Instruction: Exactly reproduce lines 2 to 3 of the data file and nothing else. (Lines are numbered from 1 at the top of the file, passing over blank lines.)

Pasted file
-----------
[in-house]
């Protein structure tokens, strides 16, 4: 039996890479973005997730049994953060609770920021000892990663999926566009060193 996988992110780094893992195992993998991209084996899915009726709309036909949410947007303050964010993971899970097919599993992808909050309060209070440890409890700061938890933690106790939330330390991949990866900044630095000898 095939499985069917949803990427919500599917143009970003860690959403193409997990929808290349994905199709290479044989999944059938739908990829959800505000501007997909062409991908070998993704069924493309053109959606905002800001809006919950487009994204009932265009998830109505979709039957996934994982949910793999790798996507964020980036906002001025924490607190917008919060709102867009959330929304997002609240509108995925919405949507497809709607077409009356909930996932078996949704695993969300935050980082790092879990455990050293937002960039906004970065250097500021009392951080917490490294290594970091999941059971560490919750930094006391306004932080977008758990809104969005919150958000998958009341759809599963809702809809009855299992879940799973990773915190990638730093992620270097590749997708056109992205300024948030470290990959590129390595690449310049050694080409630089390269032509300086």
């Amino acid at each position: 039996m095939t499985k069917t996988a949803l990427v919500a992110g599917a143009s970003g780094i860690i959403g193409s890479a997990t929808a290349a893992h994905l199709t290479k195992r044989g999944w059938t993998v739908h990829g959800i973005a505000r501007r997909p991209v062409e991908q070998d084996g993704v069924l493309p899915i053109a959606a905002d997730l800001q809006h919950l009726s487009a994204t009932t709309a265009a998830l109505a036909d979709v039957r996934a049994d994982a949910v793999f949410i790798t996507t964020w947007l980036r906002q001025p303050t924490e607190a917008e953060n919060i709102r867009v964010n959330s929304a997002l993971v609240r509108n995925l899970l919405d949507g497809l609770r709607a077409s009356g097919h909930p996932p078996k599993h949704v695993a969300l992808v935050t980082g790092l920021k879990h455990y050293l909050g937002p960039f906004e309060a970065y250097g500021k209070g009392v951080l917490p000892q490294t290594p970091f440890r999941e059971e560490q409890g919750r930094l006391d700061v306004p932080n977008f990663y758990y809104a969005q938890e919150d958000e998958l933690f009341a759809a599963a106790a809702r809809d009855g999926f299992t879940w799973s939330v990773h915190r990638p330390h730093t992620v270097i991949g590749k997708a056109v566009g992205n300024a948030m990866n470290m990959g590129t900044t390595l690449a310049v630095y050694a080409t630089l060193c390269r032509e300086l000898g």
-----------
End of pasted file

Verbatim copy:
């Protein structure tokens, strides 16, 4: 039996890479973005997730049994953060609770920021000892990663999926566009060193 996988992110780094893992195992993998991209084996899915009726709309036909949410947007303050964010993971899970097919599993992808909050309060209070440890409890700061938890933690106790939330330390991949990866900044630095000898 095939499985069917949803990427919500599917143009970003860690959403193409997990929808290349994905199709290479044989999944059938739908990829959800505000501007997909062409991908070998993704069924493309053109959606905002800001809006919950487009994204009932265009998830109505979709039957996934994982949910793999790798996507964020980036906002001025924490607190917008919060709102867009959330929304997002609240509108995925919405949507497809709607077409009356909930996932078996949704695993969300935050980082790092879990455990050293937002960039906004970065250097500021009392951080917490490294290594970091999941059971560490919750930094006391306004932080977008758990809104969005919150958000998958009341759809599963809702809809009855299992879940799973990773915190990638730093992620270097590749997708056109992205300024948030470290990959590129390595690449310049050694080409630089390269032509300086």
């Amino acid at each position: 039996m095939t499985k069917t996988a949803l990427v919500a992110g599917a143009s970003g780094i860690i959403g193409s890479a997990t929808a290349a893992h994905l199709t290479k195992r044989g999944w059938t993998v739908h990829g959800i973005a505000r501007r997909p991209v062409e991908q070998d084996g993704v069924l493309p899915i053109a959606a905002d997730l800001q809006h919950l009726s487009a994204t009932t709309a265009a998830l109505a036909d979709v039957r996934a049994d994982a949910v793999f949410i790798t996507t964020w947007l980036r906002q001025p303050t924490e607190a917008e953060n919060i709102r867009v964010n959330s929304a997002l993971v609240r509108n995925l899970l919405d949507g497809l609770r709607a077409s009356g097919h909930p996932p078996k599993h949704v695993a969300l992808v935050t980082g790092l920021k879990h455990y050293l909050g937002p960039f906004e309060a970065y250097g500021k209070g009392v951080l917490p000892q490294t290594p970091f440890r999941e059971e560490q409890g919750r930094l006391d700061v306004p932080n977008f990663y758990y809104a969005q938890e919150d958000e998958l933690f009341a759809a599963a106790a809702r809809d009855g999926f299992t879940w799973s939330v990773h915190r990638p330390h730093t992620v270097i991949g590749k997708a056109v566009g992205n300024a948030m990866n470290m990959g590129t900044t390595l690449a310049v630095y050694a080409t630089l060193c390269r032509e300086l000898g």